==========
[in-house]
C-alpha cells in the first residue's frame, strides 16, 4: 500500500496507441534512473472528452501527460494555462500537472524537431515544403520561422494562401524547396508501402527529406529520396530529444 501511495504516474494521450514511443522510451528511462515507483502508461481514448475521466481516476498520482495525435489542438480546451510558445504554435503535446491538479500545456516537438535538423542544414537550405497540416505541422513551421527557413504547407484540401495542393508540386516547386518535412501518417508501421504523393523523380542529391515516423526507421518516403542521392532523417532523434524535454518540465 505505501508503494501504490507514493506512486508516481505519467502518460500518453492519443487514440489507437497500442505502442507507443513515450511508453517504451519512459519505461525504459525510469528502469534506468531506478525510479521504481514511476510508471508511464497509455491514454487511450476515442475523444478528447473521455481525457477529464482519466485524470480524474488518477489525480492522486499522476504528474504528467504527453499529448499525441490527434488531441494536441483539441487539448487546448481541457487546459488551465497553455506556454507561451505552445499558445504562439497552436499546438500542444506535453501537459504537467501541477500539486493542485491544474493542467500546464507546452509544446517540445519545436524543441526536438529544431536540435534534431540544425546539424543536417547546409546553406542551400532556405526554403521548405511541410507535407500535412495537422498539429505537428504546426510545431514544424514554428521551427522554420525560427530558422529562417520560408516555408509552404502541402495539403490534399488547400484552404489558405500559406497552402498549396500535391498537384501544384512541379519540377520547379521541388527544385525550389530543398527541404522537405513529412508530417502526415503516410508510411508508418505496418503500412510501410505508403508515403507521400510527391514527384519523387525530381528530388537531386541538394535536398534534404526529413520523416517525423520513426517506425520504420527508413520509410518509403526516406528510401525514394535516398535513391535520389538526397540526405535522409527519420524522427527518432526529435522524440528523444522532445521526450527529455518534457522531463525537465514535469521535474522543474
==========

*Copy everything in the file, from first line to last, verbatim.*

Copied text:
[in-house]
C-alpha cells in the first residue's frame, strides 16, 4: 500500500496507441534512473472528452501527460494555462500537472524537431515544403520561422494562401524547396508501402527529406529520396530529444 501511495504516474494521450514511443522510451528511462515507483502508461481514448475521466481516476498520482495525435489542438480546451510558445504554435503535446491538479500545456516537438535538423542544414537550405497540416505541422513551421527557413504547407484540401495542393508540386516547386518535412501518417508501421504523393523523380542529391515516423526507421518516403542521392532523417532523434524535454518540465 505505501508503494501504490507514493506512486508516481505519467502518460500518453492519443487514440489507437497500442505502442507507443513515450511508453517504451519512459519505461525504459525510469528502469534506468531506478525510479521504481514511476510508471508511464497509455491514454487511450476515442475523444478528447473521455481525457477529464482519466485524470480524474488518477489525480492522486499522476504528474504528467504527453499529448499525441490527434488531441494536441483539441487539448487546448481541457487546459488551465497553455506556454507561451505552445499558445504562439497552436499546438500542444506535453501537459504537467501541477500539486493542485491544474493542467500546464507546452509544446517540445519545436524543441526536438529544431536540435534534431540544425546539424543536417547546409546553406542551400532556405526554403521548405511541410507535407500535412495537422498539429505537428504546426510545431514544424514554428521551427522554420525560427530558422529562417520560408516555408509552404502541402495539403490534399488547400484552404489558405500559406497552402498549396500535391498537384501544384512541379519540377520547379521541388527544385525550389530543398527541404522537405513529412508530417502526415503516410508510411508508418505496418503500412510501410505508403508515403507521400510527391514527384519523387525530381528530388537531386541538394535536398534534404526529413520523416517525423520513426517506425520504420527508413520509410518509403526516406528510401525514394535516398535513391535520389538526397540526405535522409527519420524522427527518432526529435522524440528523444522532445521526450527529455518534457522531463525537465514535469521535474522543474